The rapid advancement of technology in the real world since the second World War, shifted the industries towards high technology. The effects of globalization have taken power away from nationalistic and local sources of economy and pushed them towards multinational ones. The resulting “post-industrial” economy has led to the rise of giant corporations which do not belong to any nation and who thrive on the commoditization of a deconstructed humanity by subjecting the gathered information derived from people and selling it on the market. This post-industrial age can also be called as the “information age” because of high-tech advancements of super computers, surveillance tools, smartphones and social media.
According to Greil Marcus, an American author, music journalist and cultural critic, these industries have “turned upon individual men and women, seized their subjective emotions and experiences, changed those once evanescent phenomena into objective, replicable commodities, placed them on the market, set their prices, and sold them back to those who had, once, brought emotions and experiences out of themselves – to people who, as prisoners of the spectacle, could now find such things only on the market. ”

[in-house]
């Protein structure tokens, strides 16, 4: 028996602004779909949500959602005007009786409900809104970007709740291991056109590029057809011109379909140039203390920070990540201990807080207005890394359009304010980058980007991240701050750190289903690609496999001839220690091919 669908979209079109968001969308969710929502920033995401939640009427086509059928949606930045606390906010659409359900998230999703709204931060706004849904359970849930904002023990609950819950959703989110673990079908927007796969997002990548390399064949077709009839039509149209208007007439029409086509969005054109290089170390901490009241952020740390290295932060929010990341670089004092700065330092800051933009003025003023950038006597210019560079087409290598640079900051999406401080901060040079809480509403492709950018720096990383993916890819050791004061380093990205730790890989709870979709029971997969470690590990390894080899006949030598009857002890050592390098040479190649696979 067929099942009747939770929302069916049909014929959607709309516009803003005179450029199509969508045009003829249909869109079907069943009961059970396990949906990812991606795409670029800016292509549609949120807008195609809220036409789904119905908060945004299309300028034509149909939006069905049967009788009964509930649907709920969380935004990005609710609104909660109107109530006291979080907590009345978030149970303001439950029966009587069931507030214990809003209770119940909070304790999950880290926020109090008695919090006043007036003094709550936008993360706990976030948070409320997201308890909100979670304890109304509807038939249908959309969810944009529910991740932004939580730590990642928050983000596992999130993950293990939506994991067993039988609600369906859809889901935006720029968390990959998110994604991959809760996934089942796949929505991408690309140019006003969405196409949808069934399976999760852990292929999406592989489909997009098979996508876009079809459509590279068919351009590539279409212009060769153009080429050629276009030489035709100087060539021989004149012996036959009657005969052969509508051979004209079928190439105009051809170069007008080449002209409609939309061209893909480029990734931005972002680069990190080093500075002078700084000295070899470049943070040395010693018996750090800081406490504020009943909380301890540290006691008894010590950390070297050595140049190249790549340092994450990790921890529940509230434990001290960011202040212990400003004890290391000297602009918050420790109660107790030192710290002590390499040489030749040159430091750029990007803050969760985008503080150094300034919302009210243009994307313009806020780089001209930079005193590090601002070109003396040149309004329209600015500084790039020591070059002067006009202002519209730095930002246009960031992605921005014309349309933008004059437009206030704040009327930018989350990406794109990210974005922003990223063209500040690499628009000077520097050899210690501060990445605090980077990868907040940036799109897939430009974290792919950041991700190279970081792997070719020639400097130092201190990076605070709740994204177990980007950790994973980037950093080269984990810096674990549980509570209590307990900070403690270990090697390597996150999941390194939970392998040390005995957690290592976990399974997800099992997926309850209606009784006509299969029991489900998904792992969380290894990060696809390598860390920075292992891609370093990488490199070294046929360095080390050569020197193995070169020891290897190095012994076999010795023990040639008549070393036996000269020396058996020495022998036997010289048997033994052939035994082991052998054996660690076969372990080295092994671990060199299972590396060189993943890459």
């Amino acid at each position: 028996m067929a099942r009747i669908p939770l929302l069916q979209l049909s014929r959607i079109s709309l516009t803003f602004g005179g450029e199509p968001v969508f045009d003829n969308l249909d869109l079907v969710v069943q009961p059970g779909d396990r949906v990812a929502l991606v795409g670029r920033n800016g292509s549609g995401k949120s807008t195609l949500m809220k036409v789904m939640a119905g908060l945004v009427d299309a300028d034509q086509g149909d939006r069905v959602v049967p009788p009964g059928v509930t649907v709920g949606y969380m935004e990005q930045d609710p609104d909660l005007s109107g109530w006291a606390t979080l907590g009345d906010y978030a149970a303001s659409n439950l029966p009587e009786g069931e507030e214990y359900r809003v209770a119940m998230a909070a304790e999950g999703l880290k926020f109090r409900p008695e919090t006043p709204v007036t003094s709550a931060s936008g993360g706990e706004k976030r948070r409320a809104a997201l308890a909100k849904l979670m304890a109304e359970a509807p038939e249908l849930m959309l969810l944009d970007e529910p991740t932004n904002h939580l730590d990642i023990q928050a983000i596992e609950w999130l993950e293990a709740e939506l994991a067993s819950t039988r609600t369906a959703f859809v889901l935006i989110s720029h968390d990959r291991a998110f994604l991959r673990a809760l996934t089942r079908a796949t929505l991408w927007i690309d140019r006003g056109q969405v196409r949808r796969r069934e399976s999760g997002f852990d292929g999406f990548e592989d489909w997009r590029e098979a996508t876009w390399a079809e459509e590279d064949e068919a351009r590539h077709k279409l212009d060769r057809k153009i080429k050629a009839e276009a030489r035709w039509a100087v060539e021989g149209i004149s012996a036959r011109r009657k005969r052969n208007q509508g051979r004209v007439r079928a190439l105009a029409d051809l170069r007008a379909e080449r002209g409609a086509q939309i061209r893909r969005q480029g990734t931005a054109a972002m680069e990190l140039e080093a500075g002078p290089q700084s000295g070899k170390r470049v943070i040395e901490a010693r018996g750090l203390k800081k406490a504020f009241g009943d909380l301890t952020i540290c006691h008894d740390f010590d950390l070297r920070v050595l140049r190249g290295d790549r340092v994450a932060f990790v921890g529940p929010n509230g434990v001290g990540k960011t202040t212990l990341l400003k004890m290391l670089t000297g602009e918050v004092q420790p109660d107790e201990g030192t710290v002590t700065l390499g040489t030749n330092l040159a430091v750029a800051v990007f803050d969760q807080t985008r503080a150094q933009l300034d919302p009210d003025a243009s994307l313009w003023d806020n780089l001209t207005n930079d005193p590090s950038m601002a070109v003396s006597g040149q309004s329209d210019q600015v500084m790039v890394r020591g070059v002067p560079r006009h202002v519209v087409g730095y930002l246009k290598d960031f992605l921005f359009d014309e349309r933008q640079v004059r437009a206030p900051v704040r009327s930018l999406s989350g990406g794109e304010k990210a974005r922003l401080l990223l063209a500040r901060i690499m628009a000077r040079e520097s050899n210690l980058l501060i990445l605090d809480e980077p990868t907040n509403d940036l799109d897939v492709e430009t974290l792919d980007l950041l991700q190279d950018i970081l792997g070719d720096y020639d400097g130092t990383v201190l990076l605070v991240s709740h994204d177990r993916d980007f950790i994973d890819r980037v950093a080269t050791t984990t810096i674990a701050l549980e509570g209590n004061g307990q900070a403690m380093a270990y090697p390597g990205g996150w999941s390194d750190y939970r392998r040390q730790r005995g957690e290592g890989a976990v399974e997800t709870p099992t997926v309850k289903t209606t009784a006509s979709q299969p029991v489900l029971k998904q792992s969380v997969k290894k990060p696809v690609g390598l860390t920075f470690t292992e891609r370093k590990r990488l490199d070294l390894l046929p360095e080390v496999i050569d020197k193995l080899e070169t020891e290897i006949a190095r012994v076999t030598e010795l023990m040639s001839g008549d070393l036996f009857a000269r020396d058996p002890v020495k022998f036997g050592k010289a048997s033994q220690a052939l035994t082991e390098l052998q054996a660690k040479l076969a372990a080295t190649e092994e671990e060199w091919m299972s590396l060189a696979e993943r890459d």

Knowledge or information is the primary resource for these corporations and production of goods takes the secondary position to the sectors of research, law, sales, advertising, banking et cetera. New markets and new consumers are produced as a result of this economy and information, services and high technology are used for the purpose of social control and bringing about innovation and change. So, the post-industrial world is brought about by the expansion of capitalist operations and the traditional boundaries have been crossed with the advancement of high-tech products which form the central point to the society and its economy depicted in cyberpunk society.
“Television determines the quality and nature of life. The whole purpose of the Cathode Ray mission is to patch derelicts back into American consumer culture ” 16 says the fictional Professor Brian O’Blivion in the 1983 horror/science fiction film Videodrome by David Cronenberg.
“Society, race, religion and economic barriers have been lumped together. Mass confusion and paranoia abound when the traditional forms of society are broken down and the information age abounds ” as pointed out by The Cyberpunk 17 Project on their article Cyberpunk and the Post-Industrial World.